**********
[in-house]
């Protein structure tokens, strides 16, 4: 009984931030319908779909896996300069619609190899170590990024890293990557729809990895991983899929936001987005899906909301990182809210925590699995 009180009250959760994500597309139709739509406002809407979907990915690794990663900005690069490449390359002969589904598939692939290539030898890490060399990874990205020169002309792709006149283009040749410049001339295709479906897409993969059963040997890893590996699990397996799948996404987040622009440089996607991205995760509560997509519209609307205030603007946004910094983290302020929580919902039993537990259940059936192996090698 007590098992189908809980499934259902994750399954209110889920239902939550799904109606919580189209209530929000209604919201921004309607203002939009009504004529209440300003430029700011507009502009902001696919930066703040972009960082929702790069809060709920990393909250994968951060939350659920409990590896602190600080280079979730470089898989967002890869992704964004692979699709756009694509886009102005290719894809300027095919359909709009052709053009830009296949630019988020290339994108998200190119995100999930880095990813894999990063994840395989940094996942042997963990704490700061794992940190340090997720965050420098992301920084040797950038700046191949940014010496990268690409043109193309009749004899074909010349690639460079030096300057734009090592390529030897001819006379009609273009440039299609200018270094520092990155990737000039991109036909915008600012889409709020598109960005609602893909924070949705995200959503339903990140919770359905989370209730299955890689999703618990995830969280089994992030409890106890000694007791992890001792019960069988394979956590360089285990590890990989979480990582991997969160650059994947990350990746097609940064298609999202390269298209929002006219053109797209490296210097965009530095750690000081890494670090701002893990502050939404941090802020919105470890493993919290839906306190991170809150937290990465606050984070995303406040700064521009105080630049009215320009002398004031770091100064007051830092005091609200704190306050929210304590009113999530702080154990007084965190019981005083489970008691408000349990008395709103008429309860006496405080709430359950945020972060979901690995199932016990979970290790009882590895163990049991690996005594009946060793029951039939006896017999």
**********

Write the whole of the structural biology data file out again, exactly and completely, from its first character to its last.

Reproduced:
[in-house]
């Protein structure tokens, strides 16, 4: 009984931030319908779909896996300069619609190899170590990024890293990557729809990895991983899929936001987005899906909301990182809210925590699995 009180009250959760994500597309139709739509406002809407979907990915690794990663900005690069490449390359002969589904598939692939290539030898890490060399990874990205020169002309792709006149283009040749410049001339295709479906897409993969059963040997890893590996699990397996799948996404987040622009440089996607991205995760509560997509519209609307205030603007946004910094983290302020929580919902039993537990259940059936192996090698 007590098992189908809980499934259902994750399954209110889920239902939550799904109606919580189209209530929000209604919201921004309607203002939009009504004529209440300003430029700011507009502009902001696919930066703040972009960082929702790069809060709920990393909250994968951060939350659920409990590896602190600080280079979730470089898989967002890869992704964004692979699709756009694509886009102005290719894809300027095919359909709009052709053009830009296949630019988020290339994108998200190119995100999930880095990813894999990063994840395989940094996942042997963990704490700061794992940190340090997720965050420098992301920084040797950038700046191949940014010496990268690409043109193309009749004899074909010349690639460079030096300057734009090592390529030897001819006379009609273009440039299609200018270094520092990155990737000039991109036909915008600012889409709020598109960005609602893909924070949705995200959503339903990140919770359905989370209730299955890689999703618990995830969280089994992030409890106890000694007791992890001792019960069988394979956590360089285990590890990989979480990582991997969160650059994947990350990746097609940064298609999202390269298209929002006219053109797209490296210097965009530095750690000081890494670090701002893990502050939404941090802020919105470890493993919290839906306190991170809150937290990465606050984070995303406040700064521009105080630049009215320009002398004031770091100064007051830092005091609200704190306050929210304590009113999530702080154990007084965190019981005083489970008691408000349990008395709103008429309860006496405080709430359950945020972060979901690995199932016990979970290790009882590895163990049991690996005594009946060793029951039939006896017999």